In the interest of full disclosure :) I need to add that I have come across encyclopedia entries that are factually wrong or imbalanced (for example, see my notes in List of works about Jiddu Krishnamurti#Miscellaneous other). However I felt that once the errors were noted, there was still merit in referencing the source. I understand this case may not be a perfect fit for this discussion. Thanks. (talk) 21:11, 14 February 2011 (UTC)

Here's where it gets problematic. It might be appropriate to say, "According to Shirley J. Nicholson, chief editor of the Theosophical Publishing House and director of the Krotona School of Theosophy, The Society's objectives have since their formulation been partially or wholly incorporated in the goals of diverse sociopolitical movements and into various philosophical and scientific enquiries, and are considered responsible for increasing the cross-fertilization of ideas between East and West." We cannot, however, make such a broad assertion (about the Theosophical Society without a either a third party source or using the "according to"; it should be obvious that Nicholson is not an independent source regarding Theosophy. It doesn't matter that the Encyclopedia of Religion (itself a quite reliable source) published the article; their rules for acceptable sourcing aren't the same as ours, nor is there any reason for them to be. --jpgordon::==( o ) 21:52, 15 February 2011 (UTC)

Yes, that was where I saw the real problem too. I don't know enough about the subject to comment on other edits by, but that seemed to me to be way beyond anything a neutral article should be asserting, without very good external sourcing: "Exceptional claims require exceptional sources". A statement on this subject by a Theosophist, no matter where made, clearly isn't good enough. AndyTheGrump (talk) 22:07, 15 February 2011 (UTC)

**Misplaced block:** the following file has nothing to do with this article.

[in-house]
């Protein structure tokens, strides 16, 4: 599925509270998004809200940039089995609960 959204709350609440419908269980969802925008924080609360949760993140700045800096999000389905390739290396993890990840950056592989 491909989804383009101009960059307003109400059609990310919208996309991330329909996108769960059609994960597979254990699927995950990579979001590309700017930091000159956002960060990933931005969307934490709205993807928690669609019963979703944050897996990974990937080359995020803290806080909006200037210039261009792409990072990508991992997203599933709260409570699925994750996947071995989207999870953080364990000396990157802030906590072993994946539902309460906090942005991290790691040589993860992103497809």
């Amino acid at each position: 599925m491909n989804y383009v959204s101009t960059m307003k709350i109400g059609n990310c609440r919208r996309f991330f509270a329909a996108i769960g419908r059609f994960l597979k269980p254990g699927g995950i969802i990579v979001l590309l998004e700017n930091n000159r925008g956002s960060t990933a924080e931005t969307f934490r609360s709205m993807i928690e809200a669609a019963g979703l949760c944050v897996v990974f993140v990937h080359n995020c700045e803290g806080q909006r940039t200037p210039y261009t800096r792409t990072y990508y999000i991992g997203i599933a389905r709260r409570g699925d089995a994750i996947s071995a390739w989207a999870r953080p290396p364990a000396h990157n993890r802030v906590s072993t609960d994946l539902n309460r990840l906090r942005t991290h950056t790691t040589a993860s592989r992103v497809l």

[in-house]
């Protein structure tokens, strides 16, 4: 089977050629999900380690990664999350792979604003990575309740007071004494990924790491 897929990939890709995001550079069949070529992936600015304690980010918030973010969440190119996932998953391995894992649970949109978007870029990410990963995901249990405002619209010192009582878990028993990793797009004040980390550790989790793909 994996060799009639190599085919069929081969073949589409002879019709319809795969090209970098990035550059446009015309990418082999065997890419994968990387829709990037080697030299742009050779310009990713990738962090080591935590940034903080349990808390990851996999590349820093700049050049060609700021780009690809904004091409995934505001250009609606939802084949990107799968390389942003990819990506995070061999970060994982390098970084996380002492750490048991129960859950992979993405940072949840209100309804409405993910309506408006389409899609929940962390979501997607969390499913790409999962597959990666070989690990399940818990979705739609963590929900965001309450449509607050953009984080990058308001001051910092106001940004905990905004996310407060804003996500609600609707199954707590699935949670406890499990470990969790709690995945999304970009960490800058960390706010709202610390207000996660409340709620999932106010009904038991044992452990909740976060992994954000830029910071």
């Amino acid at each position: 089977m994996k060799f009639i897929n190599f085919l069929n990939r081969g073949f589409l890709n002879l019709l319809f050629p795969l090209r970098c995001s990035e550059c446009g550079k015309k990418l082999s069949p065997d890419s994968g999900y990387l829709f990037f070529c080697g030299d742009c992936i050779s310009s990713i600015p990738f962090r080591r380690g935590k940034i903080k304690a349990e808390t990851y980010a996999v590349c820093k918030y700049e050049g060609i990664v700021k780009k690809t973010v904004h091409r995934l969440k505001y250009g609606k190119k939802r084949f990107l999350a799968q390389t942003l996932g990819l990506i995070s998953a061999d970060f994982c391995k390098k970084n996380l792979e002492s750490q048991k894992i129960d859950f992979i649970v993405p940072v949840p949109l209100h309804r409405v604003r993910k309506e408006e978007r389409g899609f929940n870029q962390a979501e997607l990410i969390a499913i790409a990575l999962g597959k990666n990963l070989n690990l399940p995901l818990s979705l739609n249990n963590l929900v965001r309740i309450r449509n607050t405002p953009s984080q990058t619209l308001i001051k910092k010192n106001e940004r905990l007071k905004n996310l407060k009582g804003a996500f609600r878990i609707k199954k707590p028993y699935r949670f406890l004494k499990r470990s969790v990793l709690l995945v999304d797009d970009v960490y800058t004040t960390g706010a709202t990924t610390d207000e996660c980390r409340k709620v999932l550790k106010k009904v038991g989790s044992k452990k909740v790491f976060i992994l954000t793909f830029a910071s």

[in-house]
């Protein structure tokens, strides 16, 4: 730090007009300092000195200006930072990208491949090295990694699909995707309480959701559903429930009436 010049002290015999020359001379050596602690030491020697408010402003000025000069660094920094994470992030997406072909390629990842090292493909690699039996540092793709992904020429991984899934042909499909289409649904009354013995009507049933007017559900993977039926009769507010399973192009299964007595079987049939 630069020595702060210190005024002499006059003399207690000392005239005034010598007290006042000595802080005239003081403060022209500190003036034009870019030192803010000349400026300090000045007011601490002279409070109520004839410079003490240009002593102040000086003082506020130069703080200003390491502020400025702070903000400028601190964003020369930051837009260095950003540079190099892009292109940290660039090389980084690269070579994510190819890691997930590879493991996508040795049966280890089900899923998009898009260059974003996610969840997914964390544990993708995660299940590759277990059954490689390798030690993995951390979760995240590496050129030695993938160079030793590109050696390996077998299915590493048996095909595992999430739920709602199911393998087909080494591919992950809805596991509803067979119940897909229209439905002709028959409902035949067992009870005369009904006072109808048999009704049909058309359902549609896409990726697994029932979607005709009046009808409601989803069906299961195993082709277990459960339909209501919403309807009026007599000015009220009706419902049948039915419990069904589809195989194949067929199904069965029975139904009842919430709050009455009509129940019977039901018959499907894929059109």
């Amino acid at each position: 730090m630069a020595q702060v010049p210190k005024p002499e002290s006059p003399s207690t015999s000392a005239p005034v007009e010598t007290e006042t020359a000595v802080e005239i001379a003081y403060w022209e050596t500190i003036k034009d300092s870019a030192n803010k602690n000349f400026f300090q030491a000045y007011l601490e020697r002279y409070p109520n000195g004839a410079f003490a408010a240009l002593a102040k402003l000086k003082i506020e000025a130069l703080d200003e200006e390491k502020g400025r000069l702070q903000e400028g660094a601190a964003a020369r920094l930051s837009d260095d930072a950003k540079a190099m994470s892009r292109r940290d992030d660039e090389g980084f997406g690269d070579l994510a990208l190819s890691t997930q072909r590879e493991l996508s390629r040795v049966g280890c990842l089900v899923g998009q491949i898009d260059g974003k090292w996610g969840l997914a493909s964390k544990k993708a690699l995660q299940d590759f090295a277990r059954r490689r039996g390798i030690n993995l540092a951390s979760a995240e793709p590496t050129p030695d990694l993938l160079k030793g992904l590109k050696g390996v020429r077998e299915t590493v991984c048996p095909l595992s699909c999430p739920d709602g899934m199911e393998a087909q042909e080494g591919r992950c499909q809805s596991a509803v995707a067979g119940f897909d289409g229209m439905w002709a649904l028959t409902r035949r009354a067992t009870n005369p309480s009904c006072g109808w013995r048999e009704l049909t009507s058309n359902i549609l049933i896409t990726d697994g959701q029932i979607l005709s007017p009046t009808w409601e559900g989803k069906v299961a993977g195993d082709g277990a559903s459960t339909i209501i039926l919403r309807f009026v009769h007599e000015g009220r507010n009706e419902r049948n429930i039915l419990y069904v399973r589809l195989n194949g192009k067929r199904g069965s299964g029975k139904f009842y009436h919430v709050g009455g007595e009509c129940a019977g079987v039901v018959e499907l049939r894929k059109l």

Both of you have to stop trying to find ways to excuse your behavior. First, the source is not Shirley Nicholson, it is the Encyclopedia of Religion. Secondly, the sourcing procedures of a reliable source are not part of ANY wikipedia policy on editing or citing. Third, WP:REDFLAG does not apply here. And I quote:
  • surprising or apparently important claims not covered by mainstream sources;
  • reports of a statement by someone that seems out of character, or against an interest they had previously defended;
  • claims that are contradicted by the prevailing view within the relevant community, or that would significantly alter mainstream assumptions, especially in science, medicine, history, politics, and biographies of living persons. This is especially true when proponents say there is a conspiracy to silence them.
None of the above applies in this case, as half an hour's research can show you. You are just being lazy, sloppy, and prejudicial. Your reasons for disallowing the citation change (ever so slightly) every time. How disingenious. So where are we here? The source is reliable. The text accurately reflects the source. The facts from "mainstream sources" support the text as presented and do not alter at all "mainsream assumptions". The citation is properly formatted. You are out of order in removing the citation according to Wikipedia policies on editing, sourcing and citing. This is vandalism by any other name, and ofcourse, I retain the right to ask that the citations be reinserted. (talk) 01:09, 16 February 2011 (UTC)
And where exactly are the ""mainstream sources" that support the claims made by Nicholson regarding the Theosophy Society's objectives being "partially or wholly incorporated in the goals of diverse sociopolitical movements and into various philosophical and scientific enquiries" and being "considered responsible for increasing the cross-fertilization of ideas between East and West"? If they exist, then cite them, rather than Nicholson. AndyTheGrump (talk) 01:21, 16 February 2011 (UTC)